From time to time, I receive questions about how I write my stories. There’s a distinct pattern to it.
My relationship with writing is complicated. There’s nothing easier than writing when you have everything in your head. There’s nothing more painful than when you don’t.
The hardest part for many writers is sitting in front of a blank screen. Fortunately, it has never been the case with me.
I may have unclear ideas or a storyline; it only gets clarified through writing. Most of the time, stories come in the form of a fog in my head that can be 20-90% complete. The more complete it is, the more inclined I am to write it down and start actually working on it. If I type something, it means I’m overwhelmed by it and afraid to forget.
When I don’t have anything to write, I just don’t. In the past, I had years without writing a single paragraph (of fiction).
How do these stories come?
Glad you asked. This is the exciting part.
I categorize stories by clarity/completeness with which they come.
- Little Girl — she is standing in the corner, waiting until you call her. She will sit on your lap and tell you everything she has and will let you look at her from all angles. These stories typically get written in one sitting. They leave little to doubt. I don’t consider them to be my work or even “work” at all. I rush to get them down as soon as possible. It’s hard to evaluate such a story before re-reading it a few times after a while. I wish I had more little girls, but they are rare and completely unpredictable. Examples: 13, Hamster Heaven.
- Fine old gentleman — he will come knocking politely and will only dictate when I’m ready to listen. He will convey the main gist, which may be a key event, feeling, or a character trait to build the story around. He will leave the rest for me to figure out and will never show up again. It requires “work” and many changes before I get it right. “Fine old gentleman” is the most common type. Example: three (!) stories in the pipeline.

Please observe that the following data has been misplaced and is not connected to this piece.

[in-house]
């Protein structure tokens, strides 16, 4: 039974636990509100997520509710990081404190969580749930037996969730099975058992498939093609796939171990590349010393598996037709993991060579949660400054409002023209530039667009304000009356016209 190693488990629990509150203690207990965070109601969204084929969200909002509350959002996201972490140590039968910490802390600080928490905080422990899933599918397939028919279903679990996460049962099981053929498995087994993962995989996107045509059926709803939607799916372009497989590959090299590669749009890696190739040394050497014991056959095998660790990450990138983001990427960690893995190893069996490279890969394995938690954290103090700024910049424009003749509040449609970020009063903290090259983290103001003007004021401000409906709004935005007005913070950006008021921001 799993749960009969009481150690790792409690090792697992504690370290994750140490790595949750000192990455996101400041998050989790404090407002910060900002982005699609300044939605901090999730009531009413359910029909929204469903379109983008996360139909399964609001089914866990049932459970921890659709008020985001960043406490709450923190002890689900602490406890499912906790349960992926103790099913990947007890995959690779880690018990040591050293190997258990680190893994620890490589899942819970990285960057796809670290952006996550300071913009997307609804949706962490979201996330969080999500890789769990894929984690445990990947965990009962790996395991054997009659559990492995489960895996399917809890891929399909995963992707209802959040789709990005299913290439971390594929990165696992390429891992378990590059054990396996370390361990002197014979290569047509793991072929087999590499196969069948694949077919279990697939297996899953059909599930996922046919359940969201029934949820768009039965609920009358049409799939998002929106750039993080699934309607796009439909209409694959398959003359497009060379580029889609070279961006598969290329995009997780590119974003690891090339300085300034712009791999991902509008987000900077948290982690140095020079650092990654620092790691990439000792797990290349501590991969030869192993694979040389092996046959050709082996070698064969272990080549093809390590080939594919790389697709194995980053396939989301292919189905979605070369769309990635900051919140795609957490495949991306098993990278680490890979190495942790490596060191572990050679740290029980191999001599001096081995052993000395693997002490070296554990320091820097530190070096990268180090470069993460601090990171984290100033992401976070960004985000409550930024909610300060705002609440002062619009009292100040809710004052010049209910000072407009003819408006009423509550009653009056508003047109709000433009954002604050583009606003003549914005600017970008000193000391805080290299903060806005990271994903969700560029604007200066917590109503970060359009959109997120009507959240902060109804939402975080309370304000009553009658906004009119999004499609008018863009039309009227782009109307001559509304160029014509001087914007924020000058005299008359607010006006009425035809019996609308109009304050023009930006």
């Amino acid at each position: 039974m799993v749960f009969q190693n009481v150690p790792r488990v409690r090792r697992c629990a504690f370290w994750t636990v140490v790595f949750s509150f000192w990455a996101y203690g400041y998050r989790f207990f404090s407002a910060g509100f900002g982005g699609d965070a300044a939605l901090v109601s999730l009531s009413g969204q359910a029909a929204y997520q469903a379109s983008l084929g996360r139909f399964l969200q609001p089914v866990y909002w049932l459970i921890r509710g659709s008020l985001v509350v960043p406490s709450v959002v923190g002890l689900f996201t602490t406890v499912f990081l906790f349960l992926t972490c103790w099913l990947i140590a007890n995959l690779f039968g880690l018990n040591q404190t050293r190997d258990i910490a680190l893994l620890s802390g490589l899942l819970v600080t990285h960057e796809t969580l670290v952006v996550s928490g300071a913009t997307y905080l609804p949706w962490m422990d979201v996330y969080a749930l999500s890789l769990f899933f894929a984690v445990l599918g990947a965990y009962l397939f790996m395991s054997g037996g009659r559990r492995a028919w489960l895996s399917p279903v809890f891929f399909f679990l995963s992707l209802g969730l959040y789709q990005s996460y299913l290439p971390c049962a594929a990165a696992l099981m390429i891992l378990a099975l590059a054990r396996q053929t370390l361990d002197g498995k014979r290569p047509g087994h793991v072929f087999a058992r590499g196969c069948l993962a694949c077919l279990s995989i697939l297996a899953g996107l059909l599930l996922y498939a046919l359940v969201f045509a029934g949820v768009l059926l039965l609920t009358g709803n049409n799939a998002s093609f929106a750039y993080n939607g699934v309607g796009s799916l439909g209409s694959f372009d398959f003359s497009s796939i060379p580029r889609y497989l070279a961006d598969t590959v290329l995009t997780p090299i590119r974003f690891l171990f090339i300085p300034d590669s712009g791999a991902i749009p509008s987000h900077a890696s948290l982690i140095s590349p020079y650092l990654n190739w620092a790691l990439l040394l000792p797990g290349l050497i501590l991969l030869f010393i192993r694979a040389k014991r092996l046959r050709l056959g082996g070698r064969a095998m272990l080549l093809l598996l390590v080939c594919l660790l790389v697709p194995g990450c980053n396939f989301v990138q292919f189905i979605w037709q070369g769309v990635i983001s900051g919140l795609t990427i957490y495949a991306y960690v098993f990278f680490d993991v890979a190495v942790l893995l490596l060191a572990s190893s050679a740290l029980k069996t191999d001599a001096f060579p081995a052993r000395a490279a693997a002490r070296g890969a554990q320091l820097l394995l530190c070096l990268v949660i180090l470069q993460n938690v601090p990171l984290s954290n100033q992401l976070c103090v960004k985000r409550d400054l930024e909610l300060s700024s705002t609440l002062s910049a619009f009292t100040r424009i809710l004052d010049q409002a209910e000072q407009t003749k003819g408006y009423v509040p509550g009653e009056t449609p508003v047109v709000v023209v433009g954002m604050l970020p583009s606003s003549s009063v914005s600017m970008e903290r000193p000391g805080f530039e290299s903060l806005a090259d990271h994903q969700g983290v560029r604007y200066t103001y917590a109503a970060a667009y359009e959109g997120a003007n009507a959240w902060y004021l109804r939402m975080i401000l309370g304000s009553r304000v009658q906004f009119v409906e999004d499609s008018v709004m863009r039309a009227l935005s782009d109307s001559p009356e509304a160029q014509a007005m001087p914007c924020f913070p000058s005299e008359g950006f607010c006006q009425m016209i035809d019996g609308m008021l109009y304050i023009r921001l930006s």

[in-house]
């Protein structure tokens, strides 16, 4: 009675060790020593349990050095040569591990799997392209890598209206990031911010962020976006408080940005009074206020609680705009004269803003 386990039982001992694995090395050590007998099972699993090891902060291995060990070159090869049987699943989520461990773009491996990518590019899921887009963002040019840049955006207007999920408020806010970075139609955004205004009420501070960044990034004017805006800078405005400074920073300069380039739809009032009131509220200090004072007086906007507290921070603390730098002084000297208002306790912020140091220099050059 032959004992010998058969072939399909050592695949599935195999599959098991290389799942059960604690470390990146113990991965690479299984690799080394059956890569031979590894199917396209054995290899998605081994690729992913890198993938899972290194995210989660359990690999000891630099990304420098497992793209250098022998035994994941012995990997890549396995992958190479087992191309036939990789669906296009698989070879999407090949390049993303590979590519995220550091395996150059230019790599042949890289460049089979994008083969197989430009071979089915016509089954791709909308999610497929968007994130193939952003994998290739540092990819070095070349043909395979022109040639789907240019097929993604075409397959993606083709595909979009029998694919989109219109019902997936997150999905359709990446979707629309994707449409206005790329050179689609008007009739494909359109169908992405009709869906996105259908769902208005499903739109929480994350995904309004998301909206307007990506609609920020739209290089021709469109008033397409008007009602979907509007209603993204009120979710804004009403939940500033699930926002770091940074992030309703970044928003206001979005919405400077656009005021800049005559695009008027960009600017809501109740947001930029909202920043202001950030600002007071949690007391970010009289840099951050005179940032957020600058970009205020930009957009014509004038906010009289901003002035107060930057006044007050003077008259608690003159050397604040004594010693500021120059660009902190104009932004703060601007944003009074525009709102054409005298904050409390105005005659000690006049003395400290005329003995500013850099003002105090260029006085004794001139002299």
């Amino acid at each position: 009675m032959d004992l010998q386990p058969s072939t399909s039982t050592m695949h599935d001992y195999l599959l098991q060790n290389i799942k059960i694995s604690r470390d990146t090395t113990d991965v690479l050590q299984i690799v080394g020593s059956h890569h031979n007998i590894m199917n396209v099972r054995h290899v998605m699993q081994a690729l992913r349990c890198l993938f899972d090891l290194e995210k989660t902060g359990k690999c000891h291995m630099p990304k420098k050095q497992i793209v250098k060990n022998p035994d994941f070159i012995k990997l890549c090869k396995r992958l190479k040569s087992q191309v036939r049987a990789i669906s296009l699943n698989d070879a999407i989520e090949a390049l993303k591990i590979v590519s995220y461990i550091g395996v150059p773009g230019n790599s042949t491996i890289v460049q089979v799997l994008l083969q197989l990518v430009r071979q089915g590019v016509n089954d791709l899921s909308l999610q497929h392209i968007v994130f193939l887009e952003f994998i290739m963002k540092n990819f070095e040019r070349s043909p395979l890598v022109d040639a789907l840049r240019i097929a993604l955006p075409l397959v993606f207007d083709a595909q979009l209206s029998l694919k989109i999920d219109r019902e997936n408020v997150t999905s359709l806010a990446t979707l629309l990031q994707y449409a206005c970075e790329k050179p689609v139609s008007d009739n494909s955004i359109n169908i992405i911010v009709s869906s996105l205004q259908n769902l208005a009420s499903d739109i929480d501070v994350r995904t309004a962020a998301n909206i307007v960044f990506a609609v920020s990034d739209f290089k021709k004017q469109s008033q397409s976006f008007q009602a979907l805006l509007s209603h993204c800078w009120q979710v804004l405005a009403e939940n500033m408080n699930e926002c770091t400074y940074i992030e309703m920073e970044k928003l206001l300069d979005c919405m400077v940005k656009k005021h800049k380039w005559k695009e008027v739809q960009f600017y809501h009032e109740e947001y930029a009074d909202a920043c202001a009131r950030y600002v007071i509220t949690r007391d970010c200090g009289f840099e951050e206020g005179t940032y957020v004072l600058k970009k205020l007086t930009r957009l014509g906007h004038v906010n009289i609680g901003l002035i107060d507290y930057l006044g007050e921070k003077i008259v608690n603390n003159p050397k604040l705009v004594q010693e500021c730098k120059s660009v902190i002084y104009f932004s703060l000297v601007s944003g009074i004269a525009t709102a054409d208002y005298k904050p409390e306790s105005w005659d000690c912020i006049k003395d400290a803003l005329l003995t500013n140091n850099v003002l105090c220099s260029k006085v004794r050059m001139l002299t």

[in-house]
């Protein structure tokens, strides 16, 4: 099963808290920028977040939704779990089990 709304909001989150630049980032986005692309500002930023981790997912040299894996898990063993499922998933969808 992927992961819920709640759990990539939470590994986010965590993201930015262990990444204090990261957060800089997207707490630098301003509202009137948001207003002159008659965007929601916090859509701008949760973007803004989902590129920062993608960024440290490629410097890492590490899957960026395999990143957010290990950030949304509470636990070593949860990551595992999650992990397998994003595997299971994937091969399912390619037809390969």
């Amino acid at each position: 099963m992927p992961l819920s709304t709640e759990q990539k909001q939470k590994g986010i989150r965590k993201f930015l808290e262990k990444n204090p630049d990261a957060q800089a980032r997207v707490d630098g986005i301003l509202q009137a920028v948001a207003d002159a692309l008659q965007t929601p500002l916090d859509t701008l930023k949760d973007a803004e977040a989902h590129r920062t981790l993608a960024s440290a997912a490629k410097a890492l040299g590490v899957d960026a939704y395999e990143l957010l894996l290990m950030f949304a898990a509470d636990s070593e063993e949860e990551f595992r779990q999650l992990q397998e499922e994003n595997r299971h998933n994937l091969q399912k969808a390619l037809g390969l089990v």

- Bully — he will dictate one version and keep returning with contradicting plot lines and character actions. He will exhaust me to the point where I feel the story has lost its plot and would require to start over. Eventually, he will disappear, leaving me in a complete discontent. I have never published a story dictated by bully merely because I couldn’t finish anything.
When and how do these folks show up?
Most common time — at nights, just when I’m sleepy and almost passing out. Then this familiar psycho voice will show up in the signature “missed me?” manner, and erase any trace of sleepiness.
Sometimes it can be sparked during a day: by a conversation, an event, a feeling, a memory.
The voice starts engraving complete sentences on the inner side of my skull, in random order, never in meaningful chunks. It will render me useless for further social interaction, widening my eyes, putting a puzzled look on my face, and capturing my full attention.
When it stops, I usually wait for new visits in the following days with more information and let the story ferment in me until it wants out.
I will reach out for keyboard at various stages of clarity and completeness, intuitively judging when I have the best shot at having it down shortly. If stars align — ta-da! Here comes a story.
This process works for me, at least for the ultra-short format that I recently discovered. Working to produce more weird little stories soon.